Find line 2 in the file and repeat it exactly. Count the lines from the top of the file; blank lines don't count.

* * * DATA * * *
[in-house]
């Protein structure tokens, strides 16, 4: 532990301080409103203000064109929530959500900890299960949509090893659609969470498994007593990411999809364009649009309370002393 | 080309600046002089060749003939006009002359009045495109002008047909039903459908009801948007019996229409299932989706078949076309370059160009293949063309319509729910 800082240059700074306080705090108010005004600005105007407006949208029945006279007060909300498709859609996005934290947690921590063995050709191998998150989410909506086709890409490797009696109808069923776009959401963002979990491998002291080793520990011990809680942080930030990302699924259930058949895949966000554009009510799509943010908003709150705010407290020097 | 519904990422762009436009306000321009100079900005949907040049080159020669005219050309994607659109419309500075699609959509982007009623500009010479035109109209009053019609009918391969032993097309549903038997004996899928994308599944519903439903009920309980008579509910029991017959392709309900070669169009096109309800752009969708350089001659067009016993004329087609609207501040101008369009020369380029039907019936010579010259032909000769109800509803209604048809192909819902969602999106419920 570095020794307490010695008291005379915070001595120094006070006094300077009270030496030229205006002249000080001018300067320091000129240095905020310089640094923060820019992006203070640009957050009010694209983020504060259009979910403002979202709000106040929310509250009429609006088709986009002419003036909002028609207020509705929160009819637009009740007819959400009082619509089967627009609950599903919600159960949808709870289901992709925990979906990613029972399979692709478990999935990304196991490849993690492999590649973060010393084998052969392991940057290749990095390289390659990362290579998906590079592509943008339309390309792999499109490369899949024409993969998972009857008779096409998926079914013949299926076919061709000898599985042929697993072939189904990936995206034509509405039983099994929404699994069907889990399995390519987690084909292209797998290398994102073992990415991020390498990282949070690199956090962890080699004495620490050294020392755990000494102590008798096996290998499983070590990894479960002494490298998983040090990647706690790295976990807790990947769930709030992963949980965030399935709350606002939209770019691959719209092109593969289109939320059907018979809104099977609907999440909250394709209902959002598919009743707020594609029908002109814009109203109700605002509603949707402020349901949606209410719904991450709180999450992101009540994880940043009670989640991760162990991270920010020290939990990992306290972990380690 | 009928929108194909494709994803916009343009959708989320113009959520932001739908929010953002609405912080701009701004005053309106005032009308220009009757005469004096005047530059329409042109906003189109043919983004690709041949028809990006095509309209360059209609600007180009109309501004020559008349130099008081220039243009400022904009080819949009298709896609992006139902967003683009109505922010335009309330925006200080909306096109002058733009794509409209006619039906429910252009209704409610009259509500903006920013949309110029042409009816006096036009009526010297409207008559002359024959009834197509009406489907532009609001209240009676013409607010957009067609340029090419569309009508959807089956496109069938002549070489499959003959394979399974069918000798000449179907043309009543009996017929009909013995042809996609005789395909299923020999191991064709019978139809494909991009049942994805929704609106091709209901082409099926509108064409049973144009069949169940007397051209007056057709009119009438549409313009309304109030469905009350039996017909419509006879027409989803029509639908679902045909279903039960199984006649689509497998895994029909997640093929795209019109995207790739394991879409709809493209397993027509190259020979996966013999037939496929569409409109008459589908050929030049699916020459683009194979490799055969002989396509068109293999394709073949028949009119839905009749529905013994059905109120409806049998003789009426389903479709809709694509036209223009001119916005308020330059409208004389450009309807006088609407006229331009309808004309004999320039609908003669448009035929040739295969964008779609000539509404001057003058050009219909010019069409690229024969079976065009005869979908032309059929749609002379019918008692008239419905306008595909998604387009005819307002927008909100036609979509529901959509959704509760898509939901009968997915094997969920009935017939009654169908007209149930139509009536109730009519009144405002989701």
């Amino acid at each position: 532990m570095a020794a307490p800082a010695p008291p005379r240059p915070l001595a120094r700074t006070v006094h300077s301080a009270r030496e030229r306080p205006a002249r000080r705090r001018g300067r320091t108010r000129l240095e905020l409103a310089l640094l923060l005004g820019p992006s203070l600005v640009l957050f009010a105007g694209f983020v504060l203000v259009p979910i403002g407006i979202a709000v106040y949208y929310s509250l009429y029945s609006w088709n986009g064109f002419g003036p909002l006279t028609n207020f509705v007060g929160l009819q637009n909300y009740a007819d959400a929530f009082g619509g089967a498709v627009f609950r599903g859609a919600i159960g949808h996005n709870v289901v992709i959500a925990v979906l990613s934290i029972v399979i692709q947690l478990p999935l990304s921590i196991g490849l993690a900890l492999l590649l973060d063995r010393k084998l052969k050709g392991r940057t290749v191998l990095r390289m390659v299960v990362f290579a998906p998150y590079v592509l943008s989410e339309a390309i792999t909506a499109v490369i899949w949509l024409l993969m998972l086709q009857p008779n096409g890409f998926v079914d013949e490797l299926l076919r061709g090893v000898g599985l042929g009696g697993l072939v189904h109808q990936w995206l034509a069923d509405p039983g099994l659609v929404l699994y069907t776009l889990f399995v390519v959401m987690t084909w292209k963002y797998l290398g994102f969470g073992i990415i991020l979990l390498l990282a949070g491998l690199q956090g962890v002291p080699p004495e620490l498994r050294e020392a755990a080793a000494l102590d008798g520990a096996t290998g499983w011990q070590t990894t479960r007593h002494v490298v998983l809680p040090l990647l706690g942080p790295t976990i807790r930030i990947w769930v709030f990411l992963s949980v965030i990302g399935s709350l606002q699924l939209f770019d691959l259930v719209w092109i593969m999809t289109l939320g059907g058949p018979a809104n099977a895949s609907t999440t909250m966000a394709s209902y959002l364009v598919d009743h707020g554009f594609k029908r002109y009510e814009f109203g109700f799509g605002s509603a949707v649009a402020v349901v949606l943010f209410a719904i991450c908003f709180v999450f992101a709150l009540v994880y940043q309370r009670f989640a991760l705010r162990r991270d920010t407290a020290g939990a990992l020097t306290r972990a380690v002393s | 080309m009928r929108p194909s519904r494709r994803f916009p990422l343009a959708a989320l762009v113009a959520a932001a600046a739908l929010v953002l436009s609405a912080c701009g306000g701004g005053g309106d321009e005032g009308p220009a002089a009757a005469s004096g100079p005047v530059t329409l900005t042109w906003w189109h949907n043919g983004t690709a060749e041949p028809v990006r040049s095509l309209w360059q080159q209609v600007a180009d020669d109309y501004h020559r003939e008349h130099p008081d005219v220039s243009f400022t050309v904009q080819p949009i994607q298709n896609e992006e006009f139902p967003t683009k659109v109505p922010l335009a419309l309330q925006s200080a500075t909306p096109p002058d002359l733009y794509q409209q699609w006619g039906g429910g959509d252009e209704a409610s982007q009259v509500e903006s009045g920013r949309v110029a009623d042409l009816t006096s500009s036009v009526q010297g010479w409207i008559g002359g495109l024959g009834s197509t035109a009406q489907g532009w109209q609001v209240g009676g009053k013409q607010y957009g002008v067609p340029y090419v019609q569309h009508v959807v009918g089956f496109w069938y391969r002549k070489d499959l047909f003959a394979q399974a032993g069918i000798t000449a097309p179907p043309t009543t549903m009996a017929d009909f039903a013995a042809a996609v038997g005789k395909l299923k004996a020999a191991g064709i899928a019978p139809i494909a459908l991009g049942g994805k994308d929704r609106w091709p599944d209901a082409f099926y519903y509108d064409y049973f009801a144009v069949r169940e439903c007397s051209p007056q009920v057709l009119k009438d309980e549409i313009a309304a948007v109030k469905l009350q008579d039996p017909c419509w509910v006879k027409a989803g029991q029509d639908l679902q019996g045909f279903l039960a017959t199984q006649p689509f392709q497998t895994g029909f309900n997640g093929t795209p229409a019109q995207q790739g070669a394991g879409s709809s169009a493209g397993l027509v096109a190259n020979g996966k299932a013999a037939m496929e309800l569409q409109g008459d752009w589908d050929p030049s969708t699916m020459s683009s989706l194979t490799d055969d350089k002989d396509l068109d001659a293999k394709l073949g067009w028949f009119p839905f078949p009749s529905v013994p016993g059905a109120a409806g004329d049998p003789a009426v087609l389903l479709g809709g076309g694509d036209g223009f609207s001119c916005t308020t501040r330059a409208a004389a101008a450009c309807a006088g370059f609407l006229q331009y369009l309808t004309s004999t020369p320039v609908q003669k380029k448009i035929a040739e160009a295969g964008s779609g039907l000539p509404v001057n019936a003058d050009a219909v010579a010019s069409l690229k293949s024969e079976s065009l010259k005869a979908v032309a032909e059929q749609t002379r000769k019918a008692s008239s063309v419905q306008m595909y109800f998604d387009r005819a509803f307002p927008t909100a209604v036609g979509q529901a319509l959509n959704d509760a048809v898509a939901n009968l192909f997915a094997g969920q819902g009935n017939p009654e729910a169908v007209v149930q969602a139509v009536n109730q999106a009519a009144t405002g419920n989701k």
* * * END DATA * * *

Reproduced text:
């Protein structure tokens, strides 16, 4: 532990301080409103203000064109929530959500900890299960949509090893659609969470498994007593990411999809364009649009309370002393 | 080309600046002089060749003939006009002359009045495109002008047909039903459908009801948007019996229409299932989706078949076309370059160009293949063309319509729910 800082240059700074306080705090108010005004600005105007407006949208029945006279007060909300498709859609996005934290947690921590063995050709191998998150989410909506086709890409490797009696109808069923776009959401963002979990491998002291080793520990011990809680942080930030990302699924259930058949895949966000554009009510799509943010908003709150705010407290020097 | 519904990422762009436009306000321009100079900005949907040049080159020669005219050309994607659109419309500075699609959509982007009623500009010479035109109209009053019609009918391969032993097309549903038997004996899928994308599944519903439903009920309980008579509910029991017959392709309900070669169009096109309800752009969708350089001659067009016993004329087609609207501040101008369009020369380029039907019936010579010259032909000769109800509803209604048809192909819902969602999106419920 570095020794307490010695008291005379915070001595120094006070006094300077009270030496030229205006002249000080001018300067320091000129240095905020310089640094923060820019992006203070640009957050009010694209983020504060259009979910403002979202709000106040929310509250009429609006088709986009002419003036909002028609207020509705929160009819637009009740007819959400009082619509089967627009609950599903919600159960949808709870289901992709925990979906990613029972399979692709478990999935990304196991490849993690492999590649973060010393084998052969392991940057290749990095390289390659990362290579998906590079592509943008339309390309792999499109490369899949024409993969998972009857008779096409998926079914013949299926076919061709000898599985042929697993072939189904990936995206034509509405039983099994929404699994069907889990399995390519987690084909292209797998290398994102073992990415991020390498990282949070690199956090962890080699004495620490050294020392755990000494102590008798096996290998499983070590990894479960002494490298998983040090990647706690790295976990807790990947769930709030992963949980965030399935709350606002939209770019691959719209092109593969289109939320059907018979809104099977609907999440909250394709209902959002598919009743707020594609029908002109814009109203109700605002509603949707402020349901949606209410719904991450709180999450992101009540994880940043009670989640991760162990991270920010020290939990990992306290972990380690 | 009928929108194909494709994803916009343009959708989320113009959520932001739908929010953002609405912080701009701004005053309106005032009308220009009757005469004096005047530059329409042109906003189109043919983004690709041949028809990006095509309209360059209609600007180009109309501004020559008349130099008081220039243009400022904009080819949009298709896609992006139902967003683009109505922010335009309330925006200080909306096109002058733009794509409209006619039906429910252009209704409610009259509500903006920013949309110029042409009816006096036009009526010297409207008559002359024959009834197509009406489907532009609001209240009676013409607010957009067609340029090419569309009508959807089956496109069938002549070489499959003959394979399974069918000798000449179907043309009543009996017929009909013995042809996609005789395909299923020999191991064709019978139809494909991009049942994805929704609106091709209901082409099926509108064409049973144009069949169940007397051209007056057709009119009438549409313009309304109030469905009350039996017909419509006879027409989803029509639908679902045909279903039960199984006649689509497998895994029909997640093929795209019109995207790739394991879409709809493209397993027509190259020979996966013999037939496929569409409109008459589908050929030049699916020459683009194979490799055969002989396509068109293999394709073949028949009119839905009749529905013994059905109120409806049998003789009426389903479709809709694509036209223009001119916005308020330059409208004389450009309807006088609407006229331009309808004309004999320039609908003669448009035929040739295969964008779609000539509404001057003058050009219909010019069409690229024969079976065009005869979908032309059929749609002379019918008692008239419905306008595909998604387009005819307002927008909100036609979509529901959509959704509760898509939901009968997915094997969920009935017939009654169908007209149930139509009536109730009519009144405002989701």